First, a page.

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Shocking revelations this spring about security at Montreal’s airport caused Canada’s spy agency to mobilize “very quickly” and re-screen tens of thousands of files, one of its officials said Thursday.
TVA network reported March 28 that four Aéroport de Montréal employees lost their security clearance because they showed potential signs of being radicalized.
Employees had visited Islamic State propaganda sites and had looked up weapons and explosives documents, TVA reported.
It was not immediately clear whether Transport Canada and Canada's spy agency were aware about what was happening at the airport, prior to the media report.
But the TVA report caused Canada’s spies to scramble. Brian Rumig, assistant director for operations at the Canadian Security Intelligence Service, said the revelations contained in the report were of "concern to all of us.”
"We mobilized very quickly,” said Rumig at an appearance at the House of Commons transport committee on May 11, “to make sure we understood what that potential threat is."
In the aftermath of media reporting, CSIS "proactively re-screened" all 80,000 screening requests that it had received from the federal transport department between 2015 and 2016, Rumig said.
"We put that through another vetting process," said Rumig, and "we’re happy to say that was a positive result."
Transport Minister Marc Garneau also made a statement March 29 reassuring Canadians "that their government takes security matters very seriously."
The incident has put the spotlight on Canada’s airport security clearance regime.
“In the past year,” 48 security clearances were suspended, 20 were cancelled and 448 were refused, said Laureen Kinney, assistant deputy minister for safety and security at Transport Canada.
The department is in charge of granting and revoking security clearances at airports, and also regulates the Canadian Air Transport Security Authority (CATSA), which is a crown corporation in charge of traveller, baggage and worker screening.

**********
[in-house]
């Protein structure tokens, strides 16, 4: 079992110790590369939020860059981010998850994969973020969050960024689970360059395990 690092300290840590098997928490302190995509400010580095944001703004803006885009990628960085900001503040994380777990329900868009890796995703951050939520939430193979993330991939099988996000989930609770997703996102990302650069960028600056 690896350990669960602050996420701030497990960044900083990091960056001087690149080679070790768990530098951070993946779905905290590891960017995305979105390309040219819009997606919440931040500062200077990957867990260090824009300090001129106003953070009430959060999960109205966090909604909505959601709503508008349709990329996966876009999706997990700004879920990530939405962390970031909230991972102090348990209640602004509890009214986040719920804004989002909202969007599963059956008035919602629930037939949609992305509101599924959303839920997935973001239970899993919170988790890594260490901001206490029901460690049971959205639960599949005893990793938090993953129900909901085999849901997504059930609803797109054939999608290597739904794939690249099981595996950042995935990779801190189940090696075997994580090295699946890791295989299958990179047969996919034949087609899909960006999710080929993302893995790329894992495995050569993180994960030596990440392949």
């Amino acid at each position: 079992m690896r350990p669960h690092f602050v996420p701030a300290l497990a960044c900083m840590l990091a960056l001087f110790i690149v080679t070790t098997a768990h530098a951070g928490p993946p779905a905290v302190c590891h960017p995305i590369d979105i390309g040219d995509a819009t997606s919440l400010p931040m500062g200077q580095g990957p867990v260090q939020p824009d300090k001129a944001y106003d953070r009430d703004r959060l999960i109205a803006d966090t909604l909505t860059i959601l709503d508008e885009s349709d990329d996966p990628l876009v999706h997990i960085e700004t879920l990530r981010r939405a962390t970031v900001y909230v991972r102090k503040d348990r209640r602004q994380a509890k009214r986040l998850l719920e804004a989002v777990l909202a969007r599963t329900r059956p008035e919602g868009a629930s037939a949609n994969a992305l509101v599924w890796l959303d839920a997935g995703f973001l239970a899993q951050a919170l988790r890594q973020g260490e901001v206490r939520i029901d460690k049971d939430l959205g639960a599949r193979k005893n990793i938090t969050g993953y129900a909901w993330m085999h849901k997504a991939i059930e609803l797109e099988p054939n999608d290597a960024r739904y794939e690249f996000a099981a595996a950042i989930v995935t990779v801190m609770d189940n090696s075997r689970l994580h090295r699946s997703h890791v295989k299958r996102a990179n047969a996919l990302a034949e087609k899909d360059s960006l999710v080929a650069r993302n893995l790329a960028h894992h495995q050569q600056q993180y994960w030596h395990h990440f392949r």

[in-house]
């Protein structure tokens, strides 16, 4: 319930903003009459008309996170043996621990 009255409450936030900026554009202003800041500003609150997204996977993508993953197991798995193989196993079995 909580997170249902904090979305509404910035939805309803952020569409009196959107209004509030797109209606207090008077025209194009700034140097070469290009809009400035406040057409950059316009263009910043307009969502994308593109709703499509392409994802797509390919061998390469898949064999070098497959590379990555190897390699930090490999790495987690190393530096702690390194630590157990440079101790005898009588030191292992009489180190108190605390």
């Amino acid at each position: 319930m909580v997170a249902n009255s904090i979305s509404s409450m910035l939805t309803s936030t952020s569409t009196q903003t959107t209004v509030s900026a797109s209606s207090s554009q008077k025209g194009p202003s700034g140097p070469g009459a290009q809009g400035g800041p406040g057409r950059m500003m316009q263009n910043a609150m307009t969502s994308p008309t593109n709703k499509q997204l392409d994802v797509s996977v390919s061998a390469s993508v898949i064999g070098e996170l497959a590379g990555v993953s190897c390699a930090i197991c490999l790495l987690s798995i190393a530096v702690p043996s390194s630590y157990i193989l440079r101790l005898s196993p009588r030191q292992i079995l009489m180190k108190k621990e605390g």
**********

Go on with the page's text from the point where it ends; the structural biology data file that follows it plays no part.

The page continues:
Every person who accesses airport restricted areas must undergo a federal background check before being issued a Restricted Area Identity Card, known as red cards.
As of May 3, there were 169,815 active red cards in circulation, said Kinney. She stressed not all of those cards were in use at once, as some card-holders may be on leave, for example.
The transport committee has been reviewing aviation security. It heard last month from departmental officials who defended a decision to loosen regulations for pilots, despite criticism from aviation inspectors that budget cuts have increased the risk of a major aviation accident.
How to get a red card
The red-card system is managed by CATSA at airports, and overseen by bureaucrats at Transport Canada, which Kinney said number between 70 and 80 people.
Airports submit their applications for worker screening to Transport Canada, and the department goes to the RCMP and then CSIS for background checks. Sometimes Canada’s immigration department is also involved "depending on the background of the person," said Kinney.
All people who hold security clearances are “proactively” checked every day against a police database to make sure their names didn’t pop up overnight in police reports across the country, she said.
In addition to this daily check, the department does a “full re-validation” every five years, she added, and also carries out “random” checks through a “risk-based approach.”
Between January 2015 and December 2016, Kinney said “more than 1,100 clearances were refused or cancelled” at airports nationwide.
CSIS carries out a background check on individuals when Transport Canada requests one, said Rumig, or when they become aware of a problem with a pass-holder. If they come across an issue, they use a "variety of investigative tools” to pursue further, usually an interview, he said.
Canada’s spy agency handles its volume of screening requests adequately using "advanced technology,” said Rumig, which he called a "game changer" that allows CSIS to "vet information very quickly and efficiently.”